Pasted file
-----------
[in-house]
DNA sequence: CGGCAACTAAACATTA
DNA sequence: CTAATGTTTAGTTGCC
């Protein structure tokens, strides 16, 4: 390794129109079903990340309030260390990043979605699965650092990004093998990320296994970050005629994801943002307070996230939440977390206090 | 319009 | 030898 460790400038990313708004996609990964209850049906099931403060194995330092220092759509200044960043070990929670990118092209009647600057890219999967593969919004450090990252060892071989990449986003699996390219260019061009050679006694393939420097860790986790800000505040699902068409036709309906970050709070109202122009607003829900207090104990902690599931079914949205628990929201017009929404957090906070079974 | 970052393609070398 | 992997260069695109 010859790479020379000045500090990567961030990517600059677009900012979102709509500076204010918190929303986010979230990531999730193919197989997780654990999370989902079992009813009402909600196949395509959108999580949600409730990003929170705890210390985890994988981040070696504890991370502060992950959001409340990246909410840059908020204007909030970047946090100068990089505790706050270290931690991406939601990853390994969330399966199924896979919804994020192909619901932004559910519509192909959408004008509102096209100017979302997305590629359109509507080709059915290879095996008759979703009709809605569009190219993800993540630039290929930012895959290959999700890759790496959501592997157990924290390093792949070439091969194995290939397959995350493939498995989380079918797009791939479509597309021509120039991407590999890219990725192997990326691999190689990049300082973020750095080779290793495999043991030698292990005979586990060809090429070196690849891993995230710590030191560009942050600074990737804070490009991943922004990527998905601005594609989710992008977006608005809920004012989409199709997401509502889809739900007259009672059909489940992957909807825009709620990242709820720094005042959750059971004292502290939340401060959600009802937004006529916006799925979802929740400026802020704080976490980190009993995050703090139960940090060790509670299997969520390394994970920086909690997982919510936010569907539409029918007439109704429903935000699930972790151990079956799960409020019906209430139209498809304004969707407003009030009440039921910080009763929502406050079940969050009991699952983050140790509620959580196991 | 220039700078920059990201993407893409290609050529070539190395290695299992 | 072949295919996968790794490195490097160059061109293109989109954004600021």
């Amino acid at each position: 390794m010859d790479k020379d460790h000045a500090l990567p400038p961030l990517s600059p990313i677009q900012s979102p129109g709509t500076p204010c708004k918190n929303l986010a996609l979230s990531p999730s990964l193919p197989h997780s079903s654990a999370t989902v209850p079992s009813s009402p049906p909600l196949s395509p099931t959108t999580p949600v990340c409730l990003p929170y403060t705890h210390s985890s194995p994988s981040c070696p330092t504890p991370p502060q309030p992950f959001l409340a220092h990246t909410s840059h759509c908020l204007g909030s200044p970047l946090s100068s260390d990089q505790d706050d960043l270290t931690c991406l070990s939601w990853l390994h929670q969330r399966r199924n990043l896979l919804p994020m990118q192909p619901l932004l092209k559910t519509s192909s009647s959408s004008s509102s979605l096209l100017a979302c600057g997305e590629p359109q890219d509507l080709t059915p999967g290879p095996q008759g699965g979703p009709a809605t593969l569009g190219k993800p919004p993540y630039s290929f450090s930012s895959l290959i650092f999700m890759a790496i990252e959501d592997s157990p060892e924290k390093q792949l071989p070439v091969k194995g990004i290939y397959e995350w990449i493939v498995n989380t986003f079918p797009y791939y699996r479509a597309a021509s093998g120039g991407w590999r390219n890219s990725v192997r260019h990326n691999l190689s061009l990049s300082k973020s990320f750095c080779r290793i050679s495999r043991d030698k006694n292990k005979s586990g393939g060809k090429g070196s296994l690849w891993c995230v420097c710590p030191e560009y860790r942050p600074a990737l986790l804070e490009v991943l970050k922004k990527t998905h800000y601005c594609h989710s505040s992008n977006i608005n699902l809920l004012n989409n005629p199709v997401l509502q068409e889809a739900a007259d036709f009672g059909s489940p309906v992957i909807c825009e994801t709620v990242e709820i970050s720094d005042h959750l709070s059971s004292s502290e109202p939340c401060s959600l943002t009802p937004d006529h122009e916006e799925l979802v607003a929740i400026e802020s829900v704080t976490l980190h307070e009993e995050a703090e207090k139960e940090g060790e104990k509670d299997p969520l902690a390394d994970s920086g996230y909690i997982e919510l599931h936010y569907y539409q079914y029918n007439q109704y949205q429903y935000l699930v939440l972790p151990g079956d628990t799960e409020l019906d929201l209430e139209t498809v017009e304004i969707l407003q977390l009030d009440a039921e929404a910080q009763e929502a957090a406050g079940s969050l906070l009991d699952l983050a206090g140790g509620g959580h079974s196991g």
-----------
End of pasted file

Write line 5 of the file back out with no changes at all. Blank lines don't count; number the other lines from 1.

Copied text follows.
């Amino acid at each position: 390794m010859d790479k020379d460790h000045a500090l990567p400038p961030l990517s600059p990313i677009q900012s979102p129109g709509t500076p204010c708004k918190n929303l986010a996609l979230s990531p999730s990964l193919p197989h997780s079903s654990a999370t989902v209850p079992s009813s009402p049906p909600l196949s395509p099931t959108t999580p949600v990340c409730l990003p929170y403060t705890h210390s985890s194995p994988s981040c070696p330092t504890p991370p502060q309030p992950f959001l409340a220092h990246t909410s840059h759509c908020l204007g909030s200044p970047l946090s100068s260390d990089q505790d706050d960043l270290t931690c991406l070990s939601w990853l390994h929670q969330r399966r199924n990043l896979l919804p994020m990118q192909p619901l932004l092209k559910t519509s192909s009647s959408s004008s509102s979605l096209l100017a979302c600057g997305e590629p359109q890219d509507l080709t059915p999967g290879p095996q008759g699965g979703p009709a809605t593969l569009g190219k993800p919004p993540y630039s290929f450090s930012s895959l290959i650092f999700m890759a790496i990252e959501d592997s157990p060892e924290k390093q792949l071989p070439v091969k194995g990004i290939y397959e995350w990449i493939v498995n989380t986003f079918p797009y791939y699996r479509a597309a021509s093998g120039g991407w590999r390219n890219s990725v192997r260019h990326n691999l190689s061009l990049s300082k973020s990320f750095c080779r290793i050679s495999r043991d030698k006694n292990k005979s586990g393939g060809k090429g070196s296994l690849w891993c995230v420097c710590p030191e560009y860790r942050p600074a990737l986790l804070e490009v991943l970050k922004k990527t998905h800000y601005c594609h989710s505040s992008n977006i608005n699902l809920l004012n989409n005629p199709v997401l509502q068409e889809a739900a007259d036709f009672g059909s489940p309906v992957i909807c825009e994801t709620v990242e709820i970050s720094d005042h959750l709070s059971s004292s502290e109202p939340c401060s959600l943002t009802p937004d006529h122009e916006e799925l979802v607003a929740i400026e802020s829900v704080t976490l980190h307070e009993e995050a703090e207090k139960e940090g060790e104990k509670d299997p969520l902690a390394d994970s920086g996230y909690i997982e919510l599931h936010y569907y539409q079914y029918n007439q109704y949205q429903y935000l699930v939440l972790p151990g079956d628990t799960e409020l019906d929201l209430e139209t498809v017009e304004i969707l407003q977390l009030d009440a039921e929404a910080q009763e929502a957090a406050g079940s969050l906070l009991d699952l983050a206090g140790g509620g959580h079974s196991g």